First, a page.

“I watch on my phone and on my tablet computer. My favourites are Korean variety shows such as Running Man, featuring big stars like Kim Jong-kook, and The Return of Superman. The app allows you to download the programmes so you can watch them offline. It also has pretty good Chinese subtitles, though in simplified Chinese only,” she says.
Like most of her friends in Hong Kong, she rarely watches Western television programmes. “1kxun does have some, but the last one I watched was Sex and the City. I am not really following the new shows,” she says.
Unusually for someone in her late 20s, Lau still watches TVB Jade, the main Cantonese free-to-air station, “though I tend to watch it using its on-demand MyTV function. I tune in regularly for the long-running daily soap, Come Home Love, especially since the reintroduction of the Ma family that were in the original series,” she says.
Lau sees no reason to pay for content. “I’m not particularly interested in Netflix. I don’t know the shows and it costs money,” she says. She will definitely check out Viu TV, however, since it offers free, up-to-date Korean shows.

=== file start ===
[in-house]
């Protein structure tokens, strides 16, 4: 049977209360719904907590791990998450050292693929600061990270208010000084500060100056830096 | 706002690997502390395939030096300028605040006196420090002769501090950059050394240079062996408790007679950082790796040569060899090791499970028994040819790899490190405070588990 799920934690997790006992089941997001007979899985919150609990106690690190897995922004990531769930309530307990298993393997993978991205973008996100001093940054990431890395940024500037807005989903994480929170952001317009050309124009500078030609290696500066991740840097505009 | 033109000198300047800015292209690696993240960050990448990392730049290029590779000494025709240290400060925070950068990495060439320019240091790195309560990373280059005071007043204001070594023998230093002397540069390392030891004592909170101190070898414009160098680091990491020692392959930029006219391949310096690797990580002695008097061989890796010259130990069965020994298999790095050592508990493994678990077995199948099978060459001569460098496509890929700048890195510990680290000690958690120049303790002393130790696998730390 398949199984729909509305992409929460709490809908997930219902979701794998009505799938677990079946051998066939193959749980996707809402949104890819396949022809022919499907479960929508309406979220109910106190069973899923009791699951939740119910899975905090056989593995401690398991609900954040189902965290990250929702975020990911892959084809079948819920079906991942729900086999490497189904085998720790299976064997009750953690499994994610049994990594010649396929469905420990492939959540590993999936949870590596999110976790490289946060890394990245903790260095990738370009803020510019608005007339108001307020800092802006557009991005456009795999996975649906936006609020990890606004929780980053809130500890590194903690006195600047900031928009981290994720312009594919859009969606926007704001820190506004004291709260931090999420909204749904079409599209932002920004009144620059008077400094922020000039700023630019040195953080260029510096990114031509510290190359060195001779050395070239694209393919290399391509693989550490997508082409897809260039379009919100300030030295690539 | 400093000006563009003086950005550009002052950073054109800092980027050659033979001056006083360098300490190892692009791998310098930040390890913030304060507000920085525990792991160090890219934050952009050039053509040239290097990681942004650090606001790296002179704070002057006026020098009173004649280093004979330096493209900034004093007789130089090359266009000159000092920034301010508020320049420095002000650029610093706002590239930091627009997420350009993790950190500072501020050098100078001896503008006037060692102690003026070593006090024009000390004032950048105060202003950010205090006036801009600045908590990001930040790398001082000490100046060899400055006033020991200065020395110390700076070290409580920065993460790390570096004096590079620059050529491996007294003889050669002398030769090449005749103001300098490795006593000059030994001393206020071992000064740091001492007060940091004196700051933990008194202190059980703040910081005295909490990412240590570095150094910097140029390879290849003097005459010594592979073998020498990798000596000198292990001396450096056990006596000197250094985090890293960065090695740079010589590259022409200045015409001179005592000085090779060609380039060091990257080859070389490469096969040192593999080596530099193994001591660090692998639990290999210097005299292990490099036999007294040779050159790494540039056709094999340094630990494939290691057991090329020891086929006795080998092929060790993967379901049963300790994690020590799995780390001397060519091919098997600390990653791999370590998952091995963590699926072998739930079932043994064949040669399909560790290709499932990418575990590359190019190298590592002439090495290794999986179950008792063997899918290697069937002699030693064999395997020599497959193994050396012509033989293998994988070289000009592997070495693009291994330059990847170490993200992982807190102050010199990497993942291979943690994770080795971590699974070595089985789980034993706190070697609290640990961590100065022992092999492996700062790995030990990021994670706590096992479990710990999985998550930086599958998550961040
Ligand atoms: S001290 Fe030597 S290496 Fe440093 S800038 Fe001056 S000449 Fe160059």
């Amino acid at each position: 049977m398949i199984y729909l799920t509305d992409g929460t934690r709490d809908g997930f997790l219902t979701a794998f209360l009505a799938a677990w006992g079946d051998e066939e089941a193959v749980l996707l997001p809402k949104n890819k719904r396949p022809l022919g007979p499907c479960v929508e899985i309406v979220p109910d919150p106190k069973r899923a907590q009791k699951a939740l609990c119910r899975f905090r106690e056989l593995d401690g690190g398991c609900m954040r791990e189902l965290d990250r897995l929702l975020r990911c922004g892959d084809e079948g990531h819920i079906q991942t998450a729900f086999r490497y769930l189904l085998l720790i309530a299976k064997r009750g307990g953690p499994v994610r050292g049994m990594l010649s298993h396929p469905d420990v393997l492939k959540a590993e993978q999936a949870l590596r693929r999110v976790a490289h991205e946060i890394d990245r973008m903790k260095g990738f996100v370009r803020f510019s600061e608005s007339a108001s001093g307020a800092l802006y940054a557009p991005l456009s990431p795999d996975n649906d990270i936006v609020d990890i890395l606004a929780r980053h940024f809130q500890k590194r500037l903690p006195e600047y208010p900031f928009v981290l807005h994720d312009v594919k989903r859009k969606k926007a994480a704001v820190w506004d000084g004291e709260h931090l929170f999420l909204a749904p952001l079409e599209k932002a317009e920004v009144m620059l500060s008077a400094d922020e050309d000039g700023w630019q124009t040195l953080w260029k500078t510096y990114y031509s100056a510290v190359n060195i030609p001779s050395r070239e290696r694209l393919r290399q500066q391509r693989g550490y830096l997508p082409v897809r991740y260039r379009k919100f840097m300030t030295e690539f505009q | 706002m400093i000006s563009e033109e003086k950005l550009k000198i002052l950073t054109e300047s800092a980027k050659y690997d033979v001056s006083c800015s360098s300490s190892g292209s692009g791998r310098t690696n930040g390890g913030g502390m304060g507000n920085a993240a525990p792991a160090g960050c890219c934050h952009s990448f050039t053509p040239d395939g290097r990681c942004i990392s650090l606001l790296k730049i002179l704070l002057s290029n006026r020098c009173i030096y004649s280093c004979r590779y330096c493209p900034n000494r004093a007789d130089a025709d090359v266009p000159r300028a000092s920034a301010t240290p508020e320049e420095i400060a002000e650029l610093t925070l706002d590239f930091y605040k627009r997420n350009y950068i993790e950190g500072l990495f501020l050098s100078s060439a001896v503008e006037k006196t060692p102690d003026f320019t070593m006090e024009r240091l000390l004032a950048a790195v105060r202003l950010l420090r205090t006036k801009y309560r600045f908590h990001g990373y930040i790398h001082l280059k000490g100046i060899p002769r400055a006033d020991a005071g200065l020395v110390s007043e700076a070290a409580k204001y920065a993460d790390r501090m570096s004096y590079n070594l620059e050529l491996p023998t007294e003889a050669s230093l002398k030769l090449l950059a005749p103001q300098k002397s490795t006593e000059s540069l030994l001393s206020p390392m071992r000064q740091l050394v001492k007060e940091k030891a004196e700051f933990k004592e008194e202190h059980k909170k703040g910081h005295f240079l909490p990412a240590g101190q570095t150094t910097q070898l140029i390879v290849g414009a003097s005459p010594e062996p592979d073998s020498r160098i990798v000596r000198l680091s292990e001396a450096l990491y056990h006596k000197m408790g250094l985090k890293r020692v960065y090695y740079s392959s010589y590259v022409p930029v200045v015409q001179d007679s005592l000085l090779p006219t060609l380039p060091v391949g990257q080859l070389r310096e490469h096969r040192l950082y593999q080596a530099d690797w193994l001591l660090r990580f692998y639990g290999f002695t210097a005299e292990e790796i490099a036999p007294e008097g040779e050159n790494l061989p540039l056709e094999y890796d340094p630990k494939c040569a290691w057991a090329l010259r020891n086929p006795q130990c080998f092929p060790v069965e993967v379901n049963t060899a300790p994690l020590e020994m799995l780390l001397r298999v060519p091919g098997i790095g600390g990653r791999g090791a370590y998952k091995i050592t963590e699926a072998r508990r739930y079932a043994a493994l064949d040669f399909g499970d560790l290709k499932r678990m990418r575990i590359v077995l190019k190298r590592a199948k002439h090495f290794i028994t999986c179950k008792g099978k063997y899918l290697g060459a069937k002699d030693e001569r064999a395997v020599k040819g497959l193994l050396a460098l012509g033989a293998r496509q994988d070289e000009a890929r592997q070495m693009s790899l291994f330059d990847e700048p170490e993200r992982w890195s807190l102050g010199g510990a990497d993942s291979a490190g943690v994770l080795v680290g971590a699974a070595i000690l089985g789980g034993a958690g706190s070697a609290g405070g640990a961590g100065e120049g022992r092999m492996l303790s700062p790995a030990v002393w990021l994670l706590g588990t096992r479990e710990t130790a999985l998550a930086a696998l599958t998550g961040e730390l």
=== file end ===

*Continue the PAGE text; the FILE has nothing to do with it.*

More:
Adam Khemiri lives on Lamma Island and is fed up with how hard it is to watch English Premier League soccer.
A sales manager at a software company, Khemiri suffers from a slow internet connection like all Lamma residents restricted to an out-of-date PCCW backbone. But that hasn’t stopped the 37-year-old trying a few television delivery options over the years, including Netflix.
“I used a US Netflix account with a virtual private network before. A lot of people didn’t know this but, unlike some international content streaming sites, Netflix US allowed you to pay with a non-US credit card even before it went global. But now I’ve switched to a Hong Kong account so I don’t need to use it with VPN,” he says. (Netflix announced last week that subscribers would no longer be able to use proxies to watch programmes not available in the city.)
While some users are dismayed by the limited library available to Hong Kong subscribers – top shows such as House of Cards and Sherlock are missing – Khemiri has still found plenty he wants to watch.
“Yes, there are shows that are not available here but how much television can you watch anyway? There’s still enough to last you quite a while,” he says. His favourite shows are Marvel’s Daredevil and Marvel’s Jessica Jones, while his wife tends to watch more comedies.
Like most soccer fans, however, Khemiri’s main reason for watching television is to catch live English Premier League matches – and he doesn’t do that at home any more.